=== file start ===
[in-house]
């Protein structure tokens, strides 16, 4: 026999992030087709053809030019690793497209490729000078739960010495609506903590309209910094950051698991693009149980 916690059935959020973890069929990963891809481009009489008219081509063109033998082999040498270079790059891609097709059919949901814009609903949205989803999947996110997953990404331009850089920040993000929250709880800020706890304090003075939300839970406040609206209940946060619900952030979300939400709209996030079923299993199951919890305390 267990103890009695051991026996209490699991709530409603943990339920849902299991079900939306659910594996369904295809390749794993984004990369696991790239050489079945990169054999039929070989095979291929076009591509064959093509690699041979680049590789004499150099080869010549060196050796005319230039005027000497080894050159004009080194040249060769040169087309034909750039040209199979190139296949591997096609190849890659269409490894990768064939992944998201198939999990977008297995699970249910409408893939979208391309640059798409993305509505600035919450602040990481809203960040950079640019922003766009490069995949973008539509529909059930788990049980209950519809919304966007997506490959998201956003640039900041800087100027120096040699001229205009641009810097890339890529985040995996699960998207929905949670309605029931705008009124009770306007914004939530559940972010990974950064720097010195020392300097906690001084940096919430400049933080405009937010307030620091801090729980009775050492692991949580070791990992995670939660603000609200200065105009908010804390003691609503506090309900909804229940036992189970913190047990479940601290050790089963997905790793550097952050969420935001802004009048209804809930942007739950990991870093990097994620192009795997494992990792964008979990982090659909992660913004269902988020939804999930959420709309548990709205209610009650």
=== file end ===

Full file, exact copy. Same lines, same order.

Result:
[in-house]
């Protein structure tokens, strides 16, 4: 026999992030087709053809030019690793497209490729000078739960010495609506903590309209910094950051698991693009149980 916690059935959020973890069929990963891809481009009489008219081509063109033998082999040498270079790059891609097709059919949901814009609903949205989803999947996110997953990404331009850089920040993000929250709880800020706890304090003075939300839970406040609206209940946060619900952030979300939400709209996030079923299993199951919890305390 267990103890009695051991026996209490699991709530409603943990339920849902299991079900939306659910594996369904295809390749794993984004990369696991790239050489079945990169054999039929070989095979291929076009591509064959093509690699041979680049590789004499150099080869010549060196050796005319230039005027000497080894050159004009080194040249060769040169087309034909750039040209199979190139296949591997096609190849890659269409490894990768064939992944998201198939999990977008297995699970249910409408893939979208391309640059798409993305509505600035919450602040990481809203960040950079640019922003766009490069995949973008539509529909059930788990049980209950519809919304966007997506490959998201956003640039900041800087100027120096040699001229205009641009810097890339890529985040995996699960998207929905949670309605029931705008009124009770306007914004939530559940972010990974950064720097010195020392300097906690001084940096919430400049933080405009937010307030620091801090729980009775050492692991949580070791990992995670939660603000609200200065105009908010804390003691609503506090309900909804229940036992189970913190047990479940601290050790089963997905790793550097952050969420935001802004009048209804809930942007739950990991870093990097994620192009795997494992990792964008979990982090659909992660913004269902988020939804999930959420709309548990709205209610009650």